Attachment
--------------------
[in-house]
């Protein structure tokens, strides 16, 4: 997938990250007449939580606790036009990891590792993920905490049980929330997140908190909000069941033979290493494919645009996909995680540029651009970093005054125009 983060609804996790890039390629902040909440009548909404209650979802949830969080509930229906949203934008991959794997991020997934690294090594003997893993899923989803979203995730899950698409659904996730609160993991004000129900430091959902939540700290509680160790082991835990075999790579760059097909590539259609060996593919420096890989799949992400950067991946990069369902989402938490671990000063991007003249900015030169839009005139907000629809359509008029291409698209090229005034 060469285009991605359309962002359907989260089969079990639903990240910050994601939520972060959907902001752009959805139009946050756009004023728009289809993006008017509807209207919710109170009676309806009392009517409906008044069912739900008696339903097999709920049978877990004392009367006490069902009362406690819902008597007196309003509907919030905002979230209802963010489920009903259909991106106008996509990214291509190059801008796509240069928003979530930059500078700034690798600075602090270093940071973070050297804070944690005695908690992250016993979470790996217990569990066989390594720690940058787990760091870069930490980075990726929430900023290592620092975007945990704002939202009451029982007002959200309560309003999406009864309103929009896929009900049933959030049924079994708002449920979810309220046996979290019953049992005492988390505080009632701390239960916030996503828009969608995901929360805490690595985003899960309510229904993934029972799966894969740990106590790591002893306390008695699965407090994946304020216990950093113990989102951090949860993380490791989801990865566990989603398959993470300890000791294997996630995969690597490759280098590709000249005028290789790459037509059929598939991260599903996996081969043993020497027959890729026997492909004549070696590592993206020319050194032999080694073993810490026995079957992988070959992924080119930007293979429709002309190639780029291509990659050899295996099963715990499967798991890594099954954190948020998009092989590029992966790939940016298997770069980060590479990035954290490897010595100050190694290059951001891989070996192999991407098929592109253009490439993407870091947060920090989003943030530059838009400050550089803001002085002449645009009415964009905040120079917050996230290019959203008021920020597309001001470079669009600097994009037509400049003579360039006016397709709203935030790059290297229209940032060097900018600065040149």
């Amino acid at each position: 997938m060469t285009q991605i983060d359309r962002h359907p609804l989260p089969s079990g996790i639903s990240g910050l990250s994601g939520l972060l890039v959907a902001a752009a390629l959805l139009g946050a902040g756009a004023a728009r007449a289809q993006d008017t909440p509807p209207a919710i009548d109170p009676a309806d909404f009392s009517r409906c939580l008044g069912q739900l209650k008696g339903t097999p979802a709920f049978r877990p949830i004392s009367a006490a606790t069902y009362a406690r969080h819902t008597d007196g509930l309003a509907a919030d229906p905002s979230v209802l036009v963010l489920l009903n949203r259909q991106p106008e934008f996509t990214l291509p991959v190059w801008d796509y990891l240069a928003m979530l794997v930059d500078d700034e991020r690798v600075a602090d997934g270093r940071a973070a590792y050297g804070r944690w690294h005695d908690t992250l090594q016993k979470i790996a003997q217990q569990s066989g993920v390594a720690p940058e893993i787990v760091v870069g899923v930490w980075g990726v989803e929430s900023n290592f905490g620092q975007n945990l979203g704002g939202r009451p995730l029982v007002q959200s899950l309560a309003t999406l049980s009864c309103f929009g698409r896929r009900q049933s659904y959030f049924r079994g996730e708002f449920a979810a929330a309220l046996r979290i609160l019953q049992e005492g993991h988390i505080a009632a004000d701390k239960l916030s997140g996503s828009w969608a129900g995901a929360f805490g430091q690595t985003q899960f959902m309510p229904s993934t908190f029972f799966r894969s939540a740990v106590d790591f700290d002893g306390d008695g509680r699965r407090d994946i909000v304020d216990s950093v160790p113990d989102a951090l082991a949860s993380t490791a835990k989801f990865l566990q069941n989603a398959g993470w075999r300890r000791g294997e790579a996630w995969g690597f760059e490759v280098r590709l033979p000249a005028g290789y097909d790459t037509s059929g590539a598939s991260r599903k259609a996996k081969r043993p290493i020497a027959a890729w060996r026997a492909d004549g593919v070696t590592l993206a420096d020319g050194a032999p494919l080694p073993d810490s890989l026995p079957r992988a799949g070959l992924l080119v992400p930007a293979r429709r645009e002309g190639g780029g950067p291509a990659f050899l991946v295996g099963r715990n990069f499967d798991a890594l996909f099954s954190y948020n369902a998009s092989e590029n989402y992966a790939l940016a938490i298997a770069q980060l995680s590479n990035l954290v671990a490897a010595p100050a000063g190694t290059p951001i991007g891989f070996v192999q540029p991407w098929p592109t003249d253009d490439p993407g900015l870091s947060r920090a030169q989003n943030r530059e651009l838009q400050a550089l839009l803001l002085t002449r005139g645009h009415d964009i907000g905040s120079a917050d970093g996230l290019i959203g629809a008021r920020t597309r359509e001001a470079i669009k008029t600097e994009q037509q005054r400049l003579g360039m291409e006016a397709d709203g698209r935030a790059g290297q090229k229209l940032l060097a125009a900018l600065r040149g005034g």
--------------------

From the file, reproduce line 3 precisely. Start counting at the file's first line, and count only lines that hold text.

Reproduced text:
């Amino acid at each position: 997938m060469t285009q991605i983060d359309r962002h359907p609804l989260p089969s079990g996790i639903s990240g910050l990250s994601g939520l972060l890039v959907a902001a752009a390629l959805l139009g946050a902040g756009a004023a728009r007449a289809q993006d008017t909440p509807p209207a919710i009548d109170p009676a309806d909404f009392s009517r409906c939580l008044g069912q739900l209650k008696g339903t097999p979802a709920f049978r877990p949830i004392s009367a006490a606790t069902y009362a406690r969080h819902t008597d007196g509930l309003a509907a919030d229906p905002s979230v209802l036009v963010l489920l009903n949203r259909q991106p106008e934008f996509t990214l291509p991959v190059w801008d796509y990891l240069a928003m979530l794997v930059d500078d700034e991020r690798v600075a602090d997934g270093r940071a973070a590792y050297g804070r944690w690294h005695d908690t992250l090594q016993k979470i790996a003997q217990q569990s066989g993920v390594a720690p940058e893993i787990v760091v870069g899923v930490w980075g990726v989803e929430s900023n290592f905490g620092q975007n945990l979203g704002g939202r009451p995730l029982v007002q959200s899950l309560a309003t999406l049980s009864c309103f929009g698409r896929r009900q049933s659904y959030f049924r079994g996730e708002f449920a979810a929330a309220l046996r979290i609160l019953q049992e005492g993991h988390i505080a009632a004000d701390k239960l916030s997140g996503s828009w969608a129900g995901a929360f805490g430091q690595t985003q899960f959902m309510p229904s993934t908190f029972f799966r894969s939540a740990v106590d790591f700290d002893g306390d008695g509680r699965r407090d994946i909000v304020d216990s950093v160790p113990d989102a951090l082991a949860s993380t490791a835990k989801f990865l566990q069941n989603a398959g993470w075999r300890r000791g294997e790579a996630w995969g690597f760059e490759v280098r590709l033979p000249a005028g290789y097909d790459t037509s059929g590539a598939s991260r599903k259609a996996k081969r043993p290493i020497a027959a890729w060996r026997a492909d004549g593919v070696t590592l993206a420096d020319g050194a032999p494919l080694p073993d810490s890989l026995p079957r992988a799949g070959l992924l080119v992400p930007a293979r429709r645009e002309g190639g780029g950067p291509a990659f050899l991946v295996g099963r715990n990069f499967d798991a890594l996909f099954s954190y948020n369902a998009s092989e590029n989402y992966a790939l940016a938490i298997a770069q980060l995680s590479n990035l954290v671990a490897a010595p100050a000063g190694t290059p951001i991007g891989f070996v192999q540029p991407w098929p592109t003249d253009d490439p993407g900015l870091s947060r920090a030169q989003n943030r530059e651009l838009q400050a550089l839009l803001l002085t002449r005139g645009h009415d964009i907000g905040s120079a917050d970093g996230l290019i959203g629809a008021r920020t597309r359509e001001a470079i669009k008029t600097e994009q037509q005054r400049l003579g360039m291409e006016a397709d709203g698209r935030a790059g290297q090229k229209l940032l060097a125009a900018l600065r040149g005034g």